Lord Krishna's favourite tree in Taj Mahal nursery
Besides being a world-famous monument, the Taj Mahal has another aspect to it, which connects it to ‘Dwapar Yug’. Behind the Taj, there is a nursery, which houses a tree, a favourite to Lord Krishna himself; it is even named after him.india Updated: Sep 03, 2010 16:13 IST
Besides being a world-famous monument, the Taj Mahal has another aspect to it, which connects it to ‘Dwapar Yug’. Behind the Taj, there is a nursery, which houses a tree, a favourite to Lord Krishna himself; it is even named after him.
Krishna used the leaves of this tree, as it made a perfect utensil for young Lord to have his stolen ‘makhan’.
The variety is called ‘ficus krishnai’, is classified in the rare category, and is conserved amongst other varieties of that age. Botanical varieties including chandan, peelu, kadamb, harsingar, kareel and bhojpatra relate to the Krishna period and are exceedingly rare to find these days.
Despite the lack of awareness regarding these trees, the Horticulture Department at the Taj, related to Archeological Survey of India, has taken initiative to preserve these varieties.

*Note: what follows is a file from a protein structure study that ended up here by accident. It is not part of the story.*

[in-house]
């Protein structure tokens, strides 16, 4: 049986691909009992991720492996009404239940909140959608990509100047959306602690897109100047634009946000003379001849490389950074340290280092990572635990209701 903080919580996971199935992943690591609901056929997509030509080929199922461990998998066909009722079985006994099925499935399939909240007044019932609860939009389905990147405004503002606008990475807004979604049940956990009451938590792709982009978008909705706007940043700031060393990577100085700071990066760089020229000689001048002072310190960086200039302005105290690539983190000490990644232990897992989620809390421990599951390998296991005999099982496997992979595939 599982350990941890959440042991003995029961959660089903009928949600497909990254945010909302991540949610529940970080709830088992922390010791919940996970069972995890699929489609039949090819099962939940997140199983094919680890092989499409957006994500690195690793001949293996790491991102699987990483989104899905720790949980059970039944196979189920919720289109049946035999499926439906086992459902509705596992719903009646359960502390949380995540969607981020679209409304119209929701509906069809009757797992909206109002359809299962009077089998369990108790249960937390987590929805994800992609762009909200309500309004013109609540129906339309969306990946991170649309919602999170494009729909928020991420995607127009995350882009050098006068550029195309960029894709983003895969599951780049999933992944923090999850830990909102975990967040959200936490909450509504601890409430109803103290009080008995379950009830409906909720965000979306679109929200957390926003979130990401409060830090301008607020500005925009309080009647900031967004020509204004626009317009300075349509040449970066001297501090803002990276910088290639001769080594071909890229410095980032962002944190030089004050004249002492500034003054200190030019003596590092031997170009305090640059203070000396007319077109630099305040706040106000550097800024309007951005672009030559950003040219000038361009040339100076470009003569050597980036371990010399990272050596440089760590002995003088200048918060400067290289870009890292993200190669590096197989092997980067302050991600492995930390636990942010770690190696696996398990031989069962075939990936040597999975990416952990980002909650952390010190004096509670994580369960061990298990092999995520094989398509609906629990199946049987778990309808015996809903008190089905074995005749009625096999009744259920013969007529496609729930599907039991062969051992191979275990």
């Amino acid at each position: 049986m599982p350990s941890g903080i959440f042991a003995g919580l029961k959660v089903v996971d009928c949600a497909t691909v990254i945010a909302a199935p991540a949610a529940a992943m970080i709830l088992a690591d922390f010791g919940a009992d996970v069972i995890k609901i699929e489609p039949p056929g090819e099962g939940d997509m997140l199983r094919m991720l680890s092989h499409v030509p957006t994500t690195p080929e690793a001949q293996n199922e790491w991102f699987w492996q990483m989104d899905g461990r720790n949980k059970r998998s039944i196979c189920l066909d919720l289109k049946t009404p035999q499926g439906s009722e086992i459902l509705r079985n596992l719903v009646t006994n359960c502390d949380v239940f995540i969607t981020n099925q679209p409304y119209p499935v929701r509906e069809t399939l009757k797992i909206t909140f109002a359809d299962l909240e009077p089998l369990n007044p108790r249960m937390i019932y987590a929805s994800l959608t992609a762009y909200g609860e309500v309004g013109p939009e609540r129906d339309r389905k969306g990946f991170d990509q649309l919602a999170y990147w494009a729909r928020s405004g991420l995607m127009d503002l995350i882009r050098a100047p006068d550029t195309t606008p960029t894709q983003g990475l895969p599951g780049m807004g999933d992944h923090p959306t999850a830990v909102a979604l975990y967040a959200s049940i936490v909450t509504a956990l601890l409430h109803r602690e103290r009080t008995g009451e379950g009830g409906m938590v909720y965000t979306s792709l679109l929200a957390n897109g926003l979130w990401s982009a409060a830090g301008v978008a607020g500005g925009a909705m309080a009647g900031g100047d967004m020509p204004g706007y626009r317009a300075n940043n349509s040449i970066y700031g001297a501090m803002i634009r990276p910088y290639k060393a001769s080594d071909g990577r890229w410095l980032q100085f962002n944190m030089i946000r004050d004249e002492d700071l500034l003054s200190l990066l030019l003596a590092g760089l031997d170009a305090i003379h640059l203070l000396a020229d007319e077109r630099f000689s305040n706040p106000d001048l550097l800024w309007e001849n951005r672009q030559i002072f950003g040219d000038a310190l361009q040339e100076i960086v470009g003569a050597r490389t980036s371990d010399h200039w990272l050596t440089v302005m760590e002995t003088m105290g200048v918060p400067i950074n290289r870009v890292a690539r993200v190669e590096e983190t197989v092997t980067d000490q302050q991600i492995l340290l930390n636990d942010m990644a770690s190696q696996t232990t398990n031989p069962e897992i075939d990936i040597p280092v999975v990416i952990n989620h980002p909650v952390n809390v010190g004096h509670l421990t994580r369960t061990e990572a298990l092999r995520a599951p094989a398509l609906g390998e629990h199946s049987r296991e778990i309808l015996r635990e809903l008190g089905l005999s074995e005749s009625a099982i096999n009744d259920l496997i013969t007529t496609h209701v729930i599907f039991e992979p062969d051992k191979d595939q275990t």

At the Khan-e-Alam nursery behind the Taj, there is just one ficus krishnai. Over the years, 20 to 25 small saplings have obtained from mother plant.
“The shape of leaf is twisted at the lower mid rib. It serves the purpose of a ‘dona’ or a cup,” says Dr SV Singh Chauhan, former Director of Life Sciences Institute. “It is said that the leaf was favourite of Lord Krishna, as it was excellent for holding the stolen makhan, his favourite. The plant is thus named after Lord Krishna,” he says.
“Getting healthy saplings from the lone tree is a tough process. But the hard work has started yielding results at Khan-e-Alam nursery. There is another variety of kadamb at the nursery,” said an expert from Horticulture Department office near Taj.
“Apart from ficus krishnai, there are varieties like kadamb or Peelu (Salvadora) which are still found in the area, but need to be conserved, being rare to find. There was a Russian researcher who was here to study botanical diversity of this Braj. He found that most varieties are facing the threat of extinction,” says Dr Chauhan.
“Something needs to be done. As there are apprehensions that Goverdhan, the hillock in Mathura district, is losing height because of erosion. It is an outcome of excessive felling of trees with growing civilian activities in the region,” he rues.
Dr Chauhan concluded, “It is praiseworthy that varieties like ficus krishnai are being preserved at the Khan-e-Alam nursery. Trees like these are like our national heritage.”